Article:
In a major decision aimed at putting an end to arbitrary rates charged by auto drivers, the State government on Sunday revised the auto fares and has made meters — which have been dysfunctional in the vehicles for over 10 years — mandatory.
The government has also introduced safety measures for passengers. The meters will now have a GPS system installed and carry a panic button to be used by the passenger, if he/she is in trouble.
The decision comes in the wake of a Supreme Court directive asking the government to revise the fares within a stipulated period of time. The case relating to the matter is scheduled for hearing on Monday when the State is expected to file the compliance report.
According to the revised fares announced in a statement by Chief Minister J Jayalalithaa, the autorickshaws will henceforth charge a minimum of Rs 25 for the first 1.8 km. Every additional kilometre will attract a charge of Rs 12. During night hours (11 pm to 5 am), passengers will be charged 50 per cent more than day rates. Waiting charges for every 5 minutes will be Rs 3.50, which works out to Rs 42 per hour, said the statement.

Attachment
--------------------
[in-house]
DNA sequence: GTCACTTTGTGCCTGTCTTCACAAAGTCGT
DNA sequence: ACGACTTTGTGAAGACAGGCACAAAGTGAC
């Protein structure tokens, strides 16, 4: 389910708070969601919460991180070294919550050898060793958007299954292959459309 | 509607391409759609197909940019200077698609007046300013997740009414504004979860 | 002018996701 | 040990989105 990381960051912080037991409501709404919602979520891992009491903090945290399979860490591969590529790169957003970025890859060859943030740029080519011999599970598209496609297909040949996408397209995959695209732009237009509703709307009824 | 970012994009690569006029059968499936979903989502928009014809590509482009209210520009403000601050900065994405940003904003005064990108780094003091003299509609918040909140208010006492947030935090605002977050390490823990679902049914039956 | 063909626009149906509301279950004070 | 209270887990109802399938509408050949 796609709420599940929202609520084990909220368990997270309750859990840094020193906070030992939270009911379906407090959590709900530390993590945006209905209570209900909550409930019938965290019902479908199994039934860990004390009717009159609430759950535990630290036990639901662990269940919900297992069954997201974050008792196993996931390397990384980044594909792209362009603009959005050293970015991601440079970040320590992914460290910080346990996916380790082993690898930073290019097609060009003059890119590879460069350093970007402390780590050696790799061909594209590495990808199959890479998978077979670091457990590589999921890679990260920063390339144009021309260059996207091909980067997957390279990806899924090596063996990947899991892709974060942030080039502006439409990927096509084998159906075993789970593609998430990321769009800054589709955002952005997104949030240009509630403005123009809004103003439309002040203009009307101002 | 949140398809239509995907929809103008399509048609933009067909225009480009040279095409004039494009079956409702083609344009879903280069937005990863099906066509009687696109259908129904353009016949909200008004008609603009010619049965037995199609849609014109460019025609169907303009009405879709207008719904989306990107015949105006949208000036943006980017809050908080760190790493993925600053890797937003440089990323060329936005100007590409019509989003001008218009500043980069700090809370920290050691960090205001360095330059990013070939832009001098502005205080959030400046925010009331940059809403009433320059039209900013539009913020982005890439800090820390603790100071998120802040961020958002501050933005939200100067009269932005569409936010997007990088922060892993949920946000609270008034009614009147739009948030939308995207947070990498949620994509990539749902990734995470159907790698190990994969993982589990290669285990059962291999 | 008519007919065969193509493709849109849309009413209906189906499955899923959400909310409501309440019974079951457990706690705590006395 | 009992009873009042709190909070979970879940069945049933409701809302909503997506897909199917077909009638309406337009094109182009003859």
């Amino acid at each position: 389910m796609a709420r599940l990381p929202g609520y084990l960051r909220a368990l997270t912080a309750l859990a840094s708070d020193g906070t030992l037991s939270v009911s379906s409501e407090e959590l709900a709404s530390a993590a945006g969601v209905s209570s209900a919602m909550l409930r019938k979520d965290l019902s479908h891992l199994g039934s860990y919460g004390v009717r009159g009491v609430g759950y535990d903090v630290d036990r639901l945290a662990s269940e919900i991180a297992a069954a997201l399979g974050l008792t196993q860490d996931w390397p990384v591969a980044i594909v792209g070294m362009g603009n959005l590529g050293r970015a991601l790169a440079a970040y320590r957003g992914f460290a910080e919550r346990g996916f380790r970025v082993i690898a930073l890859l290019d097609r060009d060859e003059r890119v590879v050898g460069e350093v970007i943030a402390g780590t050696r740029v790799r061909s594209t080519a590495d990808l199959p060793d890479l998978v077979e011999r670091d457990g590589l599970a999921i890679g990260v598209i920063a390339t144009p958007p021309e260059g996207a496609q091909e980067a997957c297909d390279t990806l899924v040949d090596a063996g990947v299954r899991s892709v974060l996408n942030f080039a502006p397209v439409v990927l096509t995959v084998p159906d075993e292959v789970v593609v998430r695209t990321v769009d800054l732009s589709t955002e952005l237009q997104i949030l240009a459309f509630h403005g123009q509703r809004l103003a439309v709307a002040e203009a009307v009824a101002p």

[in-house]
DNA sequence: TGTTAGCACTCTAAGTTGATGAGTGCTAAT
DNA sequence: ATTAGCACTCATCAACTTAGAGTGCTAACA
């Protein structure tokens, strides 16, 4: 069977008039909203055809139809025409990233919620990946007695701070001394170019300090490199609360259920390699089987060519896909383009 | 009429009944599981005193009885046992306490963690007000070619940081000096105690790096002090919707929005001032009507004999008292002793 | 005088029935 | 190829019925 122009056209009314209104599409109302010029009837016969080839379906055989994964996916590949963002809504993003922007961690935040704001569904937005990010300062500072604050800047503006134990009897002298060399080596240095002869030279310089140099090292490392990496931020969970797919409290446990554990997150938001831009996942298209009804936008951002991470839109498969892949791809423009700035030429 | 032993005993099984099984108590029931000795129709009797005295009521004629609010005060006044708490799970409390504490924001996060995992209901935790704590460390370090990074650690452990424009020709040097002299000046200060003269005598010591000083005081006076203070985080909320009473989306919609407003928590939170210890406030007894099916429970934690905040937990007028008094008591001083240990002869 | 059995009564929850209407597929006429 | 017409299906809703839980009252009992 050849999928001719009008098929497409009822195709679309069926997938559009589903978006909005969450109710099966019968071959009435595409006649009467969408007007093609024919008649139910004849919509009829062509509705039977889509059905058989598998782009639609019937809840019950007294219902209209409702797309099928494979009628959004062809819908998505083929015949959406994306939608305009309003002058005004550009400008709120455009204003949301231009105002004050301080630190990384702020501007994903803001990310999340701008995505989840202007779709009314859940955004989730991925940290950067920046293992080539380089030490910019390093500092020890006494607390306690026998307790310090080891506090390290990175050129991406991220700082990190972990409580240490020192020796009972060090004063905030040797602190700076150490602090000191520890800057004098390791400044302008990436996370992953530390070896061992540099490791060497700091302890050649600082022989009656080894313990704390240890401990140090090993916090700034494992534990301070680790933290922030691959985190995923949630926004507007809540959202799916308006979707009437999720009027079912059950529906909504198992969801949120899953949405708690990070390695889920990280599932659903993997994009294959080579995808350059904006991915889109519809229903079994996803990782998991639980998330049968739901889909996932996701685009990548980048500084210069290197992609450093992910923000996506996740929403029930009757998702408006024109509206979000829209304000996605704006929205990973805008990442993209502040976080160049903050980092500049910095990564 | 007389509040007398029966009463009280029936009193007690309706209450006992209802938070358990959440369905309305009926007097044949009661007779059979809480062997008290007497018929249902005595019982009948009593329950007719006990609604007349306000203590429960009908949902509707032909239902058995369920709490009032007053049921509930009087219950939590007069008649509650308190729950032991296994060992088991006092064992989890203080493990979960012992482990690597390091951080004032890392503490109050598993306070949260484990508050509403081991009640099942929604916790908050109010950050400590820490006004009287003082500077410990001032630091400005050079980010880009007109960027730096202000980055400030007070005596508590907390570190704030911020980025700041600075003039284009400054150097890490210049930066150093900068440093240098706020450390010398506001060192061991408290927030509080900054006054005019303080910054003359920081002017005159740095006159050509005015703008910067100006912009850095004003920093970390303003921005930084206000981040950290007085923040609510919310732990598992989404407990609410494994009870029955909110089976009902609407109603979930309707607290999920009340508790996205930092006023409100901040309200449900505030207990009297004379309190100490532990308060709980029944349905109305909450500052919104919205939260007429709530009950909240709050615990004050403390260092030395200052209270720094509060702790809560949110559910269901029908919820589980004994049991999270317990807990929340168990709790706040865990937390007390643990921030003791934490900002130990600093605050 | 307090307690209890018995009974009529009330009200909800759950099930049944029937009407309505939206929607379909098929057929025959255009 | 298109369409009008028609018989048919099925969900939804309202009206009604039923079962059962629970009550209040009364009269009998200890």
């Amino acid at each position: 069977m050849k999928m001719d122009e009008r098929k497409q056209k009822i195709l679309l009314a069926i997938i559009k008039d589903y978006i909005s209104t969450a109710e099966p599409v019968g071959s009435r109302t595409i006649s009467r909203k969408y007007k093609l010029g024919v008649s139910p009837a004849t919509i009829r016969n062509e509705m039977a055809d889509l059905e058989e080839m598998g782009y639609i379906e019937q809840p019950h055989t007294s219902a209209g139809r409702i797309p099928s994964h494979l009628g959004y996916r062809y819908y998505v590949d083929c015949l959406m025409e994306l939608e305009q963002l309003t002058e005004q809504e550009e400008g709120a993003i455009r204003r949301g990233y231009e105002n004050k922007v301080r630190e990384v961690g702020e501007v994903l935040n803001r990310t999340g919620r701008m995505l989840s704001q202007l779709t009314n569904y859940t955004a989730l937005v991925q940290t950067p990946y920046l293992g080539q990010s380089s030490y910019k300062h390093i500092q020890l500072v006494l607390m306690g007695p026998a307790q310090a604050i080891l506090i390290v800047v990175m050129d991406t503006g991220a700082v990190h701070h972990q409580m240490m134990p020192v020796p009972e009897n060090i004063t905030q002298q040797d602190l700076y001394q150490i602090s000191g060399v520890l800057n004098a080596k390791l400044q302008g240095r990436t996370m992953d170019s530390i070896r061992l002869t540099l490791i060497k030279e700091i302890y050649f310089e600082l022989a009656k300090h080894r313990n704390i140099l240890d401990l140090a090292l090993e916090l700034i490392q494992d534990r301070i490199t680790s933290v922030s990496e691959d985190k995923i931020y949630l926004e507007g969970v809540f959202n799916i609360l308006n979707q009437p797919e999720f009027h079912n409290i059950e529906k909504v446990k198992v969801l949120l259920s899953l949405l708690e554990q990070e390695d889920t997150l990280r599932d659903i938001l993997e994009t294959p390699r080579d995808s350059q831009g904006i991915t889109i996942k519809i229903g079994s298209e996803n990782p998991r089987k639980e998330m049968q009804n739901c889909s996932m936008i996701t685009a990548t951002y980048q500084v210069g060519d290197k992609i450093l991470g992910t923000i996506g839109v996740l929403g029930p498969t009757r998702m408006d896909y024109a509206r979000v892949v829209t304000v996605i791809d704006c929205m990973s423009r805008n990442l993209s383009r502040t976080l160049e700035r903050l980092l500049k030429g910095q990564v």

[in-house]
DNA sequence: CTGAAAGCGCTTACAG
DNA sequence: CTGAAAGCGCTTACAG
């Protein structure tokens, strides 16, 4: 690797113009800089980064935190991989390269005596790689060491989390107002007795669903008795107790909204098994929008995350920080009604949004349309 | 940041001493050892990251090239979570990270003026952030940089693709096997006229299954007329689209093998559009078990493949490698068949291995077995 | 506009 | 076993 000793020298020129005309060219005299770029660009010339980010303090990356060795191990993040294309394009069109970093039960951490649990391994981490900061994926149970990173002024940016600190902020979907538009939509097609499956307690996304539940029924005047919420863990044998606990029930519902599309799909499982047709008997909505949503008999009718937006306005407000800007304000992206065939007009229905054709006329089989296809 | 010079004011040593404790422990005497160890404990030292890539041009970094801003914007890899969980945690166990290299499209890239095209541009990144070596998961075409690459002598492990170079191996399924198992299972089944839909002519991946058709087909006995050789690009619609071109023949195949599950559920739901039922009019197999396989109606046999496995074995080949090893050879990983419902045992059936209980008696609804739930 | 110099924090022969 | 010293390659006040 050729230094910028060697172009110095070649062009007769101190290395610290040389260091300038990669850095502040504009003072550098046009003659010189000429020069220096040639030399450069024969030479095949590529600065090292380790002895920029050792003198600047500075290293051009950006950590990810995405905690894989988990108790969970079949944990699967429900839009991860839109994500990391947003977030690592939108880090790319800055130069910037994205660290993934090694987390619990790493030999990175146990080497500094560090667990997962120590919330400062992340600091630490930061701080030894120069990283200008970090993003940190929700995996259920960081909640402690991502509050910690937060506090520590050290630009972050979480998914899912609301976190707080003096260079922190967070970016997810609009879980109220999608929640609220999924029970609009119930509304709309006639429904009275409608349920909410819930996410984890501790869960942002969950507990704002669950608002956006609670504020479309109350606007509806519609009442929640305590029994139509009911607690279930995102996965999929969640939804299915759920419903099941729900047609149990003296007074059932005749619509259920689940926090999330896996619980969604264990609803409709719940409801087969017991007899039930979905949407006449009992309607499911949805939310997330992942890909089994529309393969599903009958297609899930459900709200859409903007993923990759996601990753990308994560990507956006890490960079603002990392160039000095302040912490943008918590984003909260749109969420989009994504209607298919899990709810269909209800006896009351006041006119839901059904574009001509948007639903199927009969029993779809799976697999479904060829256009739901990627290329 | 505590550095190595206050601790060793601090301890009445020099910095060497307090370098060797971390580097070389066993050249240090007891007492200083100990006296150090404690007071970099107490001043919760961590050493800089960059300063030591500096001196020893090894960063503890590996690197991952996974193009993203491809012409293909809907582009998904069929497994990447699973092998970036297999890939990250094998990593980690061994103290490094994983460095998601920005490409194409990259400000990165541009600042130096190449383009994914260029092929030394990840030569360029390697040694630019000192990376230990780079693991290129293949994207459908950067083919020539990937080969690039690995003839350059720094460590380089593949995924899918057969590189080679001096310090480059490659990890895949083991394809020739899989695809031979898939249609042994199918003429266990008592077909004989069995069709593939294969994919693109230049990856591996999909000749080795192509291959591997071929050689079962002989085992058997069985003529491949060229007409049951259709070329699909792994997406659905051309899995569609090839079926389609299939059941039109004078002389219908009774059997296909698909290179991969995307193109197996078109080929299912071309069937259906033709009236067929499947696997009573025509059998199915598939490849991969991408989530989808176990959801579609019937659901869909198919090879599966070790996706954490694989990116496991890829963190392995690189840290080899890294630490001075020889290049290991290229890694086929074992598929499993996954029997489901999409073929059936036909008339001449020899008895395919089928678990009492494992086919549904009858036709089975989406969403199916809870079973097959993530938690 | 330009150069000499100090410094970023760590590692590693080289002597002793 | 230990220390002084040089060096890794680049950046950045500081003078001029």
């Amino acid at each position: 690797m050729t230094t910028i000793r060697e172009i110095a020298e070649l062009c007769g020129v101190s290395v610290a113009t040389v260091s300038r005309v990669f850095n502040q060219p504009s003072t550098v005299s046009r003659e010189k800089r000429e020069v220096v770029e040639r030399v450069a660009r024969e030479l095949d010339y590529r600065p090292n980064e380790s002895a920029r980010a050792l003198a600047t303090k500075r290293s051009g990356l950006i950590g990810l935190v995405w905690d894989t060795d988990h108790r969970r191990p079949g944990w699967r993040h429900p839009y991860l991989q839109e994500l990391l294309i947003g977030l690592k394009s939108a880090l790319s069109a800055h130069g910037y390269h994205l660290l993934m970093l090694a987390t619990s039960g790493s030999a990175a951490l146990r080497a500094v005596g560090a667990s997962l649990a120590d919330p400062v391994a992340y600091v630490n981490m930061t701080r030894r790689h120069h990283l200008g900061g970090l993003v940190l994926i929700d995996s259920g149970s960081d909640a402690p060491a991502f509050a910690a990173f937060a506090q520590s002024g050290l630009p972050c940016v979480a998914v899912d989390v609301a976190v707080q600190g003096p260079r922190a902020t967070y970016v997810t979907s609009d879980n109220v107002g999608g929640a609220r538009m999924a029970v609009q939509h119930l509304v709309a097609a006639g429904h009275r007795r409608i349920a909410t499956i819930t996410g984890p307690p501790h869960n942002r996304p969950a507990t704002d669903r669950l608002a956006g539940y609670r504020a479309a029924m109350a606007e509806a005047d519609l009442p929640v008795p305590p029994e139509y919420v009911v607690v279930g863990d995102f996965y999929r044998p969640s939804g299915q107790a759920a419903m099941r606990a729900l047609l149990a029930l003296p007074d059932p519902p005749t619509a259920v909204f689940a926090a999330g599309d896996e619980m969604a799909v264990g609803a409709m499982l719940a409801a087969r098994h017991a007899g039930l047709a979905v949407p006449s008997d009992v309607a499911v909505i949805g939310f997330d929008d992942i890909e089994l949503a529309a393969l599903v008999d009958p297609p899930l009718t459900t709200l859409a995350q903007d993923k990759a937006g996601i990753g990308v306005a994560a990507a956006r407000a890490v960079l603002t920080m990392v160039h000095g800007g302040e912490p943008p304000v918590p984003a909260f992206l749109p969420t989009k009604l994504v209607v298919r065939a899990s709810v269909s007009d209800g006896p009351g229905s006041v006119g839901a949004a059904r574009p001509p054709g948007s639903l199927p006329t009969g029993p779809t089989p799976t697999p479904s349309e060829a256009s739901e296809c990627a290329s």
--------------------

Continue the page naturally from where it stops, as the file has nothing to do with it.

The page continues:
Sources said autorickshaw unions had demanded Rs 30 for the first 2 km and Rs 15 for every additional km. The government arrived at the present rates after a fair bit of give-and-take between unions and consumer groups.
Aspects such as the vehicle’s daily rental, drivers’ minimum wages and fuel cost were factored in while deciding the rates, said officials. The unions also wanted the government to keep in mind that almost 25 per cent of the commute an auto does is without a passenger, while returning to the stands, and this had to be considered while fixing the prices.
The revised fare comes into force immediately. However, auto drivers have time till September 15 to collect rate cards from Regional Transport Offices and till October 15 to tune their meters according to the new rates.